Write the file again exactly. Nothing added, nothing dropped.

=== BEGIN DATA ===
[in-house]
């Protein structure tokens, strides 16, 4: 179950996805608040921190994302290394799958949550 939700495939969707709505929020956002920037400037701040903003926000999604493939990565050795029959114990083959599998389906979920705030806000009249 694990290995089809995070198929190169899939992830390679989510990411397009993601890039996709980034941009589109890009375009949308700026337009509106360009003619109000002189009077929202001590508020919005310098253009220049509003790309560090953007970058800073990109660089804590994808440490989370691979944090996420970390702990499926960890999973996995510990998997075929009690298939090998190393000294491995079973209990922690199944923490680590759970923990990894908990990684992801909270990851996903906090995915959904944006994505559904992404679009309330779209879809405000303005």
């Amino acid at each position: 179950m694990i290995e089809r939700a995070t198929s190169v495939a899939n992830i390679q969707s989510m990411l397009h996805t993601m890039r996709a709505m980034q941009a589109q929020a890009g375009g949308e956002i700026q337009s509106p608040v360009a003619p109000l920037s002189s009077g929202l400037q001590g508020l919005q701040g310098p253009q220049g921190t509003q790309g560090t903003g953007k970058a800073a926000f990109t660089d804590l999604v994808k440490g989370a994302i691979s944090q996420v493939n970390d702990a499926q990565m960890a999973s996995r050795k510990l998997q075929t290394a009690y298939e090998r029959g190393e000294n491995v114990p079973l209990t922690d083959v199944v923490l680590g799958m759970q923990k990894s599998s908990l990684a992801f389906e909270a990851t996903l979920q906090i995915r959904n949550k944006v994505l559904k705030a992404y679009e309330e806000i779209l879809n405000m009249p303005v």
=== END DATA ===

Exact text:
[in-house]
């Protein structure tokens, strides 16, 4: 179950996805608040921190994302290394799958949550 939700495939969707709505929020956002920037400037701040903003926000999604493939990565050795029959114990083959599998389906979920705030806000009249 694990290995089809995070198929190169899939992830390679989510990411397009993601890039996709980034941009589109890009375009949308700026337009509106360009003619109000002189009077929202001590508020919005310098253009220049509003790309560090953007970058800073990109660089804590994808440490989370691979944090996420970390702990499926960890999973996995510990998997075929009690298939090998190393000294491995079973209990922690199944923490680590759970923990990894908990990684992801909270990851996903906090995915959904944006994505559904992404679009309330779209879809405000303005």
């Amino acid at each position: 179950m694990i290995e089809r939700a995070t198929s190169v495939a899939n992830i390679q969707s989510m990411l397009h996805t993601m890039r996709a709505m980034q941009a589109q929020a890009g375009g949308e956002i700026q337009s509106p608040v360009a003619p109000l920037s002189s009077g929202l400037q001590g508020l919005q701040g310098p253009q220049g921190t509003q790309g560090t903003g953007k970058a800073a926000f990109t660089d804590l999604v994808k440490g989370a994302i691979s944090q996420v493939n970390d702990a499926q990565m960890a999973s996995r050795k510990l998997q075929t290394a009690y298939e090998r029959g190393e000294n491995v114990p079973l209990t922690d083959v199944v923490l680590g799958m759970q923990k990894s599998s908990l990684a992801f389906e909270a990851t996903l979920q906090i995915r959904n949550k944006v994505l559904k705030a992404y679009e309330e806000i779209l879809n405000m009249p303005v």